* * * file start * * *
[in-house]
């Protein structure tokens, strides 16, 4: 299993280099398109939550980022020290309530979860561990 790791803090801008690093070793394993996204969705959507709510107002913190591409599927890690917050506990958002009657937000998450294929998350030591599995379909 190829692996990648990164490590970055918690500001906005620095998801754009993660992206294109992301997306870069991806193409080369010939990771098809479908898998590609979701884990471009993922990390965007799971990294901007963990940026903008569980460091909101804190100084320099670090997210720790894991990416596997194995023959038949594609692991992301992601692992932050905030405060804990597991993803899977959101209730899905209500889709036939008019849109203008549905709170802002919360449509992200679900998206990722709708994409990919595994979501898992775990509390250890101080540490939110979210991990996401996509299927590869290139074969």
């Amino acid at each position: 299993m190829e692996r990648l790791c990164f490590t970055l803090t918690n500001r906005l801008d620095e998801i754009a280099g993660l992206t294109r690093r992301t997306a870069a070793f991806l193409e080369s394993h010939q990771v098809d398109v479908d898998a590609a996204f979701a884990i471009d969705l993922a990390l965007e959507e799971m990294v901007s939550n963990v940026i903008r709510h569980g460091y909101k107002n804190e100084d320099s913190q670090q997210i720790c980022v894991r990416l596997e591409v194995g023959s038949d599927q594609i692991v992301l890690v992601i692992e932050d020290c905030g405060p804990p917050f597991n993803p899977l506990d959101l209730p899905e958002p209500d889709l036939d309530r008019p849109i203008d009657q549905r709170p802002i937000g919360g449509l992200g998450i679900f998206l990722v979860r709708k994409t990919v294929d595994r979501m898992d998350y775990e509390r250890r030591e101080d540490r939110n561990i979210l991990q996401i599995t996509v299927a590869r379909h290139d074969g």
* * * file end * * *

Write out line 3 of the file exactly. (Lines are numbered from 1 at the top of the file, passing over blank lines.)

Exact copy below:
């Amino acid at each position: 299993m190829e692996r990648l790791c990164f490590t970055l803090t918690n500001r906005l801008d620095e998801i754009a280099g993660l992206t294109r690093r992301t997306a870069a070793f991806l193409e080369s394993h010939q990771v098809d398109v479908d898998a590609a996204f979701a884990i471009d969705l993922a990390l965007e959507e799971m990294v901007s939550n963990v940026i903008r709510h569980g460091y909101k107002n804190e100084d320099s913190q670090q997210i720790c980022v894991r990416l596997e591409v194995g023959s038949d599927q594609i692991v992301l890690v992601i692992e932050d020290c905030g405060p804990p917050f597991n993803p899977l506990d959101l209730p899905e958002p209500d889709l036939d309530r008019p849109i203008d009657q549905r709170p802002i937000g919360g449509l992200g998450i679900f998206l990722v979860r709708k994409t990919v294929d595994r979501m898992d998350y775990e509390r250890r030591e101080d540490r939110n561990i979210l991990q996401i599995t996509v299927a590869r379909h290139d074969g």